August 1, 2019 / 5:32 AM / in 4 months

China’s best-case trade deal looks worse and worse

REFILE - CORRECTING NAME U.S. Trade Representative Robert Lighthizer shakes hands with Chinese Vice Premier Liu He as U.S. Treasury Secretary Steven Mnuchin and China's Commerce Minister Zhong Shan look on during a family photo at the Xijiao Conference Center in Shanghai, China, July 31, 2019. Ng Han Guan/Pool via REUTERS

By Christopher Beddor and Pete Sweeney

HONG KONG (Reuters Breakingviews) - China’s best-case scenario for a U.S. trade deal looks worse by the minute. Negotiators on Wednesday evening wrapped up yet another round of negotiations, but made little progress. A tariff ceasefire brokered in June has dragged on, and President Donald Trump no longer seems enthused about a quick deal that could expose him to criticism ahead of a 2020 presidential election. With supply chains already migrating out of the mainland and economic growth slowing, time is not on Beijing’s side.

    Chinese officials probably still hope to persuade U.S. negotiators to wind down tariffs and ease pressure on the likes of telecom giant Huawei, in exchange for soybean purchases, plus token market-opening measures. Unfortunately, Trump’s recent comments suggest that is unlikely. He has hinted that China’s second-quarter GDP growth, a 27-year low of 6.2%, puts pressure on Beijing to make concessions. He has also suggested Beijing is drawing out negotiations, hoping a more friendly figure will succeed him in the White House. Neither suggests big compromises will be put on the table.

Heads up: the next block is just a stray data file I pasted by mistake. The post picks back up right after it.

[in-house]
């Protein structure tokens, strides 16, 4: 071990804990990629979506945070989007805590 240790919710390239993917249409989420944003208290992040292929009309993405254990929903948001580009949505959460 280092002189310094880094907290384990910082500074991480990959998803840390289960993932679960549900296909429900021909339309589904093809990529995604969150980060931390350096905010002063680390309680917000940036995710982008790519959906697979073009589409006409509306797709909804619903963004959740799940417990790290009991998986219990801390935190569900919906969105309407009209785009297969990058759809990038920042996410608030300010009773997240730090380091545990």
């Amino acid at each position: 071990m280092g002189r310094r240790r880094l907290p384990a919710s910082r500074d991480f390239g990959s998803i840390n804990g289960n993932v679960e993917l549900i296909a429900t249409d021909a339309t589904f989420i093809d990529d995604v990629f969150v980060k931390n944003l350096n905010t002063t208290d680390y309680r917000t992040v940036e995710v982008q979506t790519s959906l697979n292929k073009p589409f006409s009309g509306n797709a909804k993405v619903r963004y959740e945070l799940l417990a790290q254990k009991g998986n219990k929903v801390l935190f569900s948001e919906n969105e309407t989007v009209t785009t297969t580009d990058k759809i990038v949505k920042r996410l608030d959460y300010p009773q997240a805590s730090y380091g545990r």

The U.S. president has a point about the economy. Comments after a Politburo meeting this week sounded more anxious than after one back in April. There was no longer any mention of the push to reduce bad debts, for example. Instead, there was more emphasis on employment stability. Manufacturing activity has been contracting since June, with factories cutting jobs.

    Worries about softer demand, combined with uncertainty around U.S. tariffs and a tougher regulatory stance, have already prompted some foreign executives to hedge their investments in China. The more protracted trade discussions are, the harder it is for the People’s Republic to attract and retain outside cash. Trade does contribute far less to Chinese GDP growth than it used to, but exports of goods and services still comprises nearly a fifth of Chinese output, according to World Bank data.

    A deal, if it comes, looks increasingly likely to be limited in scope: perhaps a phased pull-back of tariffs, with some left in place, and relaxation of export curbs on Huawei, once potentially irreparable damage to its overseas market share is done. Hardening U.S. attitudes towards everything Chinese are unlikely to reverse. Any deal with Washington will be of little help there.


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